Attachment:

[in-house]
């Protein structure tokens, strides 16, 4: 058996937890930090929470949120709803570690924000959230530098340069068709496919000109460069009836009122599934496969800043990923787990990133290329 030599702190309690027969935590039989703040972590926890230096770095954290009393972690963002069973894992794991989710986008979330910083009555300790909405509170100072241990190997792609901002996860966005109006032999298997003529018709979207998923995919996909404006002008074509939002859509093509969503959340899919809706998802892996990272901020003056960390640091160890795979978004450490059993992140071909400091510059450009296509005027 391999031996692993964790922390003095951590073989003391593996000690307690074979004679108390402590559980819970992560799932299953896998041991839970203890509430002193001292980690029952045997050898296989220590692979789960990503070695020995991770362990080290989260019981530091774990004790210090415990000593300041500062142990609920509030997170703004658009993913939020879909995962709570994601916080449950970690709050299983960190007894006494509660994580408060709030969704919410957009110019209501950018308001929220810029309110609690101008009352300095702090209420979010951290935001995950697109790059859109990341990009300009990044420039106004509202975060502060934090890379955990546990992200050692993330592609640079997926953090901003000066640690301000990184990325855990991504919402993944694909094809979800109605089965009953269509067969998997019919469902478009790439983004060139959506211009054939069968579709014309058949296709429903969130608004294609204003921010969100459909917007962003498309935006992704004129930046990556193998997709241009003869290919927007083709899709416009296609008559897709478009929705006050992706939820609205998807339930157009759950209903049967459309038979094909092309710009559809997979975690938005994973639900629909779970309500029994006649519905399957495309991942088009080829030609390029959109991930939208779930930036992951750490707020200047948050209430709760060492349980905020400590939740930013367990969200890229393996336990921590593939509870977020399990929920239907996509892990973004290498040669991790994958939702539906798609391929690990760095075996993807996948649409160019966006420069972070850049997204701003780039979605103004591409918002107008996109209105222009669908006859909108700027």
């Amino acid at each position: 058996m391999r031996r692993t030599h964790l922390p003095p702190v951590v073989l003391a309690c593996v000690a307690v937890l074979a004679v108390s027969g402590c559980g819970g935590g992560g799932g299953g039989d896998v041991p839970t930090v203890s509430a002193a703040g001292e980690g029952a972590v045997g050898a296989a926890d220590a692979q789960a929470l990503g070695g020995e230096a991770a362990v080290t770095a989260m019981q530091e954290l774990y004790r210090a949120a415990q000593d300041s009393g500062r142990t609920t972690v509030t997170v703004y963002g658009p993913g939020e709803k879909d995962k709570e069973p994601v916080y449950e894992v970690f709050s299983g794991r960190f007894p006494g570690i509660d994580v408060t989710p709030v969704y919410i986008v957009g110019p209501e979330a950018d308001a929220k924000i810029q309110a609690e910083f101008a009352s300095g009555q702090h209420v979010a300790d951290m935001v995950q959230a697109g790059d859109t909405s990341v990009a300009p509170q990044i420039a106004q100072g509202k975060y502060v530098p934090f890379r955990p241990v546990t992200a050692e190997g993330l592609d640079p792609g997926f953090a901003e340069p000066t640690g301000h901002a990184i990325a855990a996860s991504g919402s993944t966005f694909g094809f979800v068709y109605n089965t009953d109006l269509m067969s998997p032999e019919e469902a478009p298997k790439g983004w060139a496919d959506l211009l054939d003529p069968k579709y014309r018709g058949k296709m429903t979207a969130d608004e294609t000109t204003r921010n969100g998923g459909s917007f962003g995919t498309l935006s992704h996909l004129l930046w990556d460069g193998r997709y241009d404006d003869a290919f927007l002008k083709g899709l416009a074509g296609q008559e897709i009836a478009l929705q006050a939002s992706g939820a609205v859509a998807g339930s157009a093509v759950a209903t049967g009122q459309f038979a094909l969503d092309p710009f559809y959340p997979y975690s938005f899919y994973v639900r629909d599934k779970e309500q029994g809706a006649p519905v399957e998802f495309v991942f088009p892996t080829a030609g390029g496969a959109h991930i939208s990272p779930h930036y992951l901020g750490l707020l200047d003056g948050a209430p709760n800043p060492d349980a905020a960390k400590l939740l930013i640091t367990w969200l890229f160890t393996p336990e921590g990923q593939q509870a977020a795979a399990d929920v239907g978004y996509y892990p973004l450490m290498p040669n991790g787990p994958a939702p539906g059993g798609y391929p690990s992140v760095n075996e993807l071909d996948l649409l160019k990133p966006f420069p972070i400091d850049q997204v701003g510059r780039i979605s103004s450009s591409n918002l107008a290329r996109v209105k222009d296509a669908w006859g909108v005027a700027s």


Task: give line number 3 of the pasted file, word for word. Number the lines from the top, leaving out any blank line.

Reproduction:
């Amino acid at each position: 058996m391999r031996r692993t030599h964790l922390p003095p702190v951590v073989l003391a309690c593996v000690a307690v937890l074979a004679v108390s027969g402590c559980g819970g935590g992560g799932g299953g039989d896998v041991p839970t930090v203890s509430a002193a703040g001292e980690g029952a972590v045997g050898a296989a926890d220590a692979q789960a929470l990503g070695g020995e230096a991770a362990v080290t770095a989260m019981q530091e954290l774990y004790r210090a949120a415990q000593d300041s009393g500062r142990t609920t972690v509030t997170v703004y963002g658009p993913g939020e709803k879909d995962k709570e069973p994601v916080y449950e894992v970690f709050s299983g794991r960190f007894p006494g570690i509660d994580v408060t989710p709030v969704y919410i986008v957009g110019p209501e979330a950018d308001a929220k924000i810029q309110a609690e910083f101008a009352s300095g009555q702090h209420v979010a300790d951290m935001v995950q959230a697109g790059d859109t909405s990341v990009a300009p509170q990044i420039a106004q100072g509202k975060y502060v530098p934090f890379r955990p241990v546990t992200a050692e190997g993330l592609d640079p792609g997926f953090a901003e340069p000066t640690g301000h901002a990184i990325a855990a996860s991504g919402s993944t966005f694909g094809f979800v068709y109605n089965t009953d109006l269509m067969s998997p032999e019919e469902a478009p298997k790439g983004w060139a496919d959506l211009l054939d003529p069968k579709y014309r018709g058949k296709m429903t979207a969130d608004e294609t000109t204003r921010n969100g998923g459909s917007f962003g995919t498309l935006s992704h996909l004129l930046w990556d460069g193998r997709y241009d404006d003869a290919f927007l002008k083709g899709l416009a074509g296609q008559e897709i009836a478009l929705q006050a939002s992706g939820a609205v859509a998807g339930s157009a093509v759950a209903t049967g009122q459309f038979a094909l969503d092309p710009f559809y959340p997979y975690s938005f899919y994973v639900r629909d599934k779970e309500q029994g809706a006649p519905v399957e998802f495309v991942f088009p892996t080829a030609g390029g496969a959109h991930i939208s990272p779930h930036y992951l901020g750490l707020l200047d003056g948050a209430p709760n800043p060492d349980a905020a960390k400590l939740l930013i640091t367990w969200l890229f160890t393996p336990e921590g990923q593939q509870a977020a795979a399990d929920v239907g978004y996509y892990p973004l450490m290498p040669n991790g787990p994958a939702p539906g059993g798609y391929p690990s992140v760095n075996e993807l071909d996948l649409l160019k990133p966006f420069p972070i400091d850049q997204v701003g510059r780039i979605s103004s450009s591409n918002l107008a290329r996109v209105k222009d296509a669908w006859g909108v005027a700027s």